Excerpt from the abstract: “We genetically labeled and manipulated MrgprA3+ neurons in the dorsal root ganglion (DRG) and found that they exclusively innervated the epidermis of the skin and responded to multiple pruritogens. Ablation of MrgprA3+ neurons led to substantial reductions in scratching evoked by multiple pruritogens and occurring spontaneously under chronic itch conditions, whereas pain sensitivity remained intact.”
Paraphrasing/adding to the article abstract: prevailing theory suggests that long-term memories are encoded via a two-phase process requiring temporary involvement of the hippocampus followed by permanent storage in the neocortex. However this group found that, even weeks later, after the memories are supposed to be independent of the hippocampus, they could disrupt recall by briefly suppressing hippocampal CA1. The suppression must be brief; if they suppress CA1 for a long time recall works again. This suggests that, long after memory formation, the memory is not primarily stored in the hippocampus, but the hippocampus is still somehow involved in recall. The research also implicates anterior cingulate cortex in recall. Abstract after the break.
Berger, Hampson, Song, Goonawardena, Marmarelis, and Deadwyler created a system for recording from and stimulating up to 32 neurons at once. The system learned a model to predict firing of some hippocampal CA1 neurons given some inputs from CA3, and could be “played back” later.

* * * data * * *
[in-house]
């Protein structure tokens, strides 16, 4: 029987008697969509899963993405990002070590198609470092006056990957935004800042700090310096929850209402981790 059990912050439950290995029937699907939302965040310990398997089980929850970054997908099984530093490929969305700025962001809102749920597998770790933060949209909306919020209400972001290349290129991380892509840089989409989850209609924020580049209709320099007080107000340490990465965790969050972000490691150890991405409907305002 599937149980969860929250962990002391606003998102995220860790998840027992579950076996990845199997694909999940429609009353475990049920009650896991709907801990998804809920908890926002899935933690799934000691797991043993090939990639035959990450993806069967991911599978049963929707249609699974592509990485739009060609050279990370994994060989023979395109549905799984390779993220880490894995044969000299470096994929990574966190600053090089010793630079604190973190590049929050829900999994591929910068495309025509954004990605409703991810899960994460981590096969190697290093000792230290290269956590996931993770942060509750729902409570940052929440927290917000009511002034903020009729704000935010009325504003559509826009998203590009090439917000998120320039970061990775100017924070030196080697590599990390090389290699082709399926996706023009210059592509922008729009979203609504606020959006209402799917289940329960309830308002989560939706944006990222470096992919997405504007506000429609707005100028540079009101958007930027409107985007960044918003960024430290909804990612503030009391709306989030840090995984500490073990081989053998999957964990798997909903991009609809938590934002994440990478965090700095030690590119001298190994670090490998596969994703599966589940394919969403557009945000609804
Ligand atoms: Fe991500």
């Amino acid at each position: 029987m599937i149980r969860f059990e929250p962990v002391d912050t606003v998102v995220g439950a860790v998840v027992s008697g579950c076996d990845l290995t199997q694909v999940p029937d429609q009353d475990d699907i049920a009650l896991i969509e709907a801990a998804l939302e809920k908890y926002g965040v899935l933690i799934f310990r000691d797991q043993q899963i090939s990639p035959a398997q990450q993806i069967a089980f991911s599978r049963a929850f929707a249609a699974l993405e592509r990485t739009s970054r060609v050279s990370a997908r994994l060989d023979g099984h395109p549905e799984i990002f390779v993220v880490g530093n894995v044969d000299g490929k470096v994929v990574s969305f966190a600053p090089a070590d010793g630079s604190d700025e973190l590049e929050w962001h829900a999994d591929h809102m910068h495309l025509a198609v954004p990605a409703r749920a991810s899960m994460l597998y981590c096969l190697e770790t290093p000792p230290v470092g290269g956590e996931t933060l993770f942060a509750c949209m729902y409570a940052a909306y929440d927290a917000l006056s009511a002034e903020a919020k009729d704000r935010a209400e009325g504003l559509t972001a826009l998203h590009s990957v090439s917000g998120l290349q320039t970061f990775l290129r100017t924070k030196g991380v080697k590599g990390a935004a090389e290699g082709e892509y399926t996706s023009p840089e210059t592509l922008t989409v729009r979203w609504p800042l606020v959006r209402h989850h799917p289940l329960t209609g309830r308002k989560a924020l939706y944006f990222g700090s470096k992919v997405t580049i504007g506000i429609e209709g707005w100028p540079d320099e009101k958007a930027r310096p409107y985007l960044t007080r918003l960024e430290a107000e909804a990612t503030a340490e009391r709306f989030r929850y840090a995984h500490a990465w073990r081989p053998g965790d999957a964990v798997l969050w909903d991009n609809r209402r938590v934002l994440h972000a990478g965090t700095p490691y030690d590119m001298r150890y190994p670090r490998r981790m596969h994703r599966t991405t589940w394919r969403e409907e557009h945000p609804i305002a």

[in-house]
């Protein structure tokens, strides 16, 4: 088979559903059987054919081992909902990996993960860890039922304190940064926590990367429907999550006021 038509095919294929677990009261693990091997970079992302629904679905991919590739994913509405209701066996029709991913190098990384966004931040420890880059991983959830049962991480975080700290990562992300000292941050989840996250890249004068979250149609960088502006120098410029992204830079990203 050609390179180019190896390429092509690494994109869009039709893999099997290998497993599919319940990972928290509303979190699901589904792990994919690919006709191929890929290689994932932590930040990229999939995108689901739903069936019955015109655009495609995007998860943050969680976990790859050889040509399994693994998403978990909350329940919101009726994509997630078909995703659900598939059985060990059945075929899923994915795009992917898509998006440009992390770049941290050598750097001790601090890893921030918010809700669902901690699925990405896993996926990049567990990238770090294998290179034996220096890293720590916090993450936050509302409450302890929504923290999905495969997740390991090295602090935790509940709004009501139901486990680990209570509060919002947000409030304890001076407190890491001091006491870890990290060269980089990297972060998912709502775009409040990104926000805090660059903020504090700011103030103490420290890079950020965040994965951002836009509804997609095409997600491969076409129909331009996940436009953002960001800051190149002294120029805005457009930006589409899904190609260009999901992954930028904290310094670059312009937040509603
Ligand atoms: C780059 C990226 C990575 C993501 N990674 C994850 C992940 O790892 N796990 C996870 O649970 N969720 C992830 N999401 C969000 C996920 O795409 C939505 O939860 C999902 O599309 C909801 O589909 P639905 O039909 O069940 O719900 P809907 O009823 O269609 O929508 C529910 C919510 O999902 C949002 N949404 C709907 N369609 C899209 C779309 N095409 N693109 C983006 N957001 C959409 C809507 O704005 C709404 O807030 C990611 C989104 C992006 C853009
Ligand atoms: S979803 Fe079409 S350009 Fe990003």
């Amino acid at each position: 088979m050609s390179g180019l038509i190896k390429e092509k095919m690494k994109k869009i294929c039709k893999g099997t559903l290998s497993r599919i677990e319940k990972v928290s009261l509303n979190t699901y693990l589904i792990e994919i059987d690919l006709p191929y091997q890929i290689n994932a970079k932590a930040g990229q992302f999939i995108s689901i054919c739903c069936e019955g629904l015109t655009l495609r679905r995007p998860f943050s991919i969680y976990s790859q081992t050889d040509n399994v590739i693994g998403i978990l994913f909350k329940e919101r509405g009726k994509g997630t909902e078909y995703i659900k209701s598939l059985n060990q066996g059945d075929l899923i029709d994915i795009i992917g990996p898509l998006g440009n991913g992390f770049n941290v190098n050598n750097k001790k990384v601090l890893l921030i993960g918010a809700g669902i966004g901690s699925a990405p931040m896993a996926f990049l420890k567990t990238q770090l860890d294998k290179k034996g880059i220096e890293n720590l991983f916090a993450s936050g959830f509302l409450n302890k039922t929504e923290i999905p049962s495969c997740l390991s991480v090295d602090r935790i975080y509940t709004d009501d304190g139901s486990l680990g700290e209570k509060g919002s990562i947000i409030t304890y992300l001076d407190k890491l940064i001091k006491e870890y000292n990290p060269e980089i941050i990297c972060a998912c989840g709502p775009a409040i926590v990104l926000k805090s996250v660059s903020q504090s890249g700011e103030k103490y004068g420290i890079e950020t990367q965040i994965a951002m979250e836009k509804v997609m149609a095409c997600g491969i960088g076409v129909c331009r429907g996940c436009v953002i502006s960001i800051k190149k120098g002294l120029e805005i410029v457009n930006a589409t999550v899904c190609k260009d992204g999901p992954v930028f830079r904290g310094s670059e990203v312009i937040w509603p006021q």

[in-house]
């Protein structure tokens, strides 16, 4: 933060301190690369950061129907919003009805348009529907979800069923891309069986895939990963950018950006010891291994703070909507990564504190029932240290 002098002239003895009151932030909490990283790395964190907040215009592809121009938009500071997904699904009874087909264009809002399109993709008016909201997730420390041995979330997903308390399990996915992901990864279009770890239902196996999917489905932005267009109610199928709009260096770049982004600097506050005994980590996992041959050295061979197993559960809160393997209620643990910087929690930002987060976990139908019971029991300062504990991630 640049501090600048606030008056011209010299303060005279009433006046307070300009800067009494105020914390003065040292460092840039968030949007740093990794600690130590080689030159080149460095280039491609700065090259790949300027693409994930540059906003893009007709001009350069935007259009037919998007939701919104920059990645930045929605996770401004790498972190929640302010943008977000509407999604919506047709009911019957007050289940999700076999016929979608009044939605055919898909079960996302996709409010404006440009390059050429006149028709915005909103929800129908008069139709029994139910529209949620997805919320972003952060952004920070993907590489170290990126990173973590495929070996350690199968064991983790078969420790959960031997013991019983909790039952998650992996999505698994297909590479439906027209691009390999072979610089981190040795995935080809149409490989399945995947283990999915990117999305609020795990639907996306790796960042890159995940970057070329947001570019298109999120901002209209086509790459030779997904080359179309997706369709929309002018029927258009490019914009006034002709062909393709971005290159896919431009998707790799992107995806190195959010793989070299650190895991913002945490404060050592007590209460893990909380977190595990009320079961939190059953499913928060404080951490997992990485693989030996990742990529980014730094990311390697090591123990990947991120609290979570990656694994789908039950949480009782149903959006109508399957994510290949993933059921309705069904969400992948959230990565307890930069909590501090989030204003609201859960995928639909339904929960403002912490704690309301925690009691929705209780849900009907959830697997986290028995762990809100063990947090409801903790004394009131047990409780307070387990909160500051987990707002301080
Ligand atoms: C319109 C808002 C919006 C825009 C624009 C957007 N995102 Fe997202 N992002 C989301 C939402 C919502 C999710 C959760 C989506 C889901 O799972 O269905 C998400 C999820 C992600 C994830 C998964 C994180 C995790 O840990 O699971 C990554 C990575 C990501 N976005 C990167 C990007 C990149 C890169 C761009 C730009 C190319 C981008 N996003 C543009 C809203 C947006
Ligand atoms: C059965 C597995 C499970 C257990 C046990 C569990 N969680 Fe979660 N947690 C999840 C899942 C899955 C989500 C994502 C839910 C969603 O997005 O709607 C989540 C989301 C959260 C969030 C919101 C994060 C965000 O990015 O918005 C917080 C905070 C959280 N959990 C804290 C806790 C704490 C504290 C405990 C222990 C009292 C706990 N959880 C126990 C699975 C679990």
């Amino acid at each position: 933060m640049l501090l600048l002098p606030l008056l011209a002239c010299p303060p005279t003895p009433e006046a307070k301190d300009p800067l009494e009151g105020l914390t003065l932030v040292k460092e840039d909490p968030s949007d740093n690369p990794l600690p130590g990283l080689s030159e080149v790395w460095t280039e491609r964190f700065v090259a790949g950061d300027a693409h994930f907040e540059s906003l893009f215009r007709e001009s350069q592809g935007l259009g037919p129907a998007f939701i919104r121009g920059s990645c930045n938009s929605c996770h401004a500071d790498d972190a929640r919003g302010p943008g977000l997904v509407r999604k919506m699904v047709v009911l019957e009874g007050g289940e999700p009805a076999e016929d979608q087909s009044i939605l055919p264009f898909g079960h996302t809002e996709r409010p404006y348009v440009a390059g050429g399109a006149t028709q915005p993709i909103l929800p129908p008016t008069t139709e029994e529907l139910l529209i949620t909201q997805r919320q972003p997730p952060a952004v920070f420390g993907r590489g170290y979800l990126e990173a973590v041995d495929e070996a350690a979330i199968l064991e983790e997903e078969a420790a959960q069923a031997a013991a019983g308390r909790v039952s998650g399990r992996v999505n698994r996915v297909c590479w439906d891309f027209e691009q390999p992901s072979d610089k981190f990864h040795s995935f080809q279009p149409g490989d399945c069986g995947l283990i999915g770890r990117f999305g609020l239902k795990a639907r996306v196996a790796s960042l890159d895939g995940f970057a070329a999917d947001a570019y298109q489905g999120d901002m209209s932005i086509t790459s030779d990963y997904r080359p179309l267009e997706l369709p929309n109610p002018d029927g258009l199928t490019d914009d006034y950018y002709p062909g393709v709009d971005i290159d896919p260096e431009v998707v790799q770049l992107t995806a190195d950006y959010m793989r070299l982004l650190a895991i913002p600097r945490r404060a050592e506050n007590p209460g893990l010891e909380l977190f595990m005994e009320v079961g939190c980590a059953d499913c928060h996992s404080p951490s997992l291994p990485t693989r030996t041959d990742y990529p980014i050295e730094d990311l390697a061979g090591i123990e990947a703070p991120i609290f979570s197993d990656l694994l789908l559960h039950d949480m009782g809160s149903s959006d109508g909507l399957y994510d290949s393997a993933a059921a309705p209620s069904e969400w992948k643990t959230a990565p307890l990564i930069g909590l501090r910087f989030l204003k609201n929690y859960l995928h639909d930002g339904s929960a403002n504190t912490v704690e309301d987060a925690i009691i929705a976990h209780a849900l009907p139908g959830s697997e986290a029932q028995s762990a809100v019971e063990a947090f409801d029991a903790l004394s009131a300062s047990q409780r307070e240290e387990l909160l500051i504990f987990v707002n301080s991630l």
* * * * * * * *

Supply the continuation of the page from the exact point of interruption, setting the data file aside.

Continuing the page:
Read on for a talk abstract describing aligned visual and tactile homunculi in parietal cortex.
From the abstract: … we determine synaptic connectivity between nearby layer 2/3 pyramidal neurons in vitro, the response properties of which were first characterized in mouse visual cortex in vivo. We found that connection probability was related to the similarity of visually driven neuronal activity. Neurons with the same preference for oriented stimuli connected at twice the rate of neurons with orthogonal orientation preferences. Neurons responding similarly to naturalistic stimuli formed connections at much higher rates than those with uncorrelated responses. Bidirectional synaptic connections were found more frequently between neuronal pairs with strongly correlated visual responses….
Ho Ko, Sonja B. Hofer, Bruno Pichler, Katherine A. Buchanan, P. Jesper Sjöström, Thomas D. Mrsic-Flogel. Functional specificity of local synaptic connections in neocortical networks. Nature. 2011 May 5;473(7345):87-91. Epub 2011 Apr 10.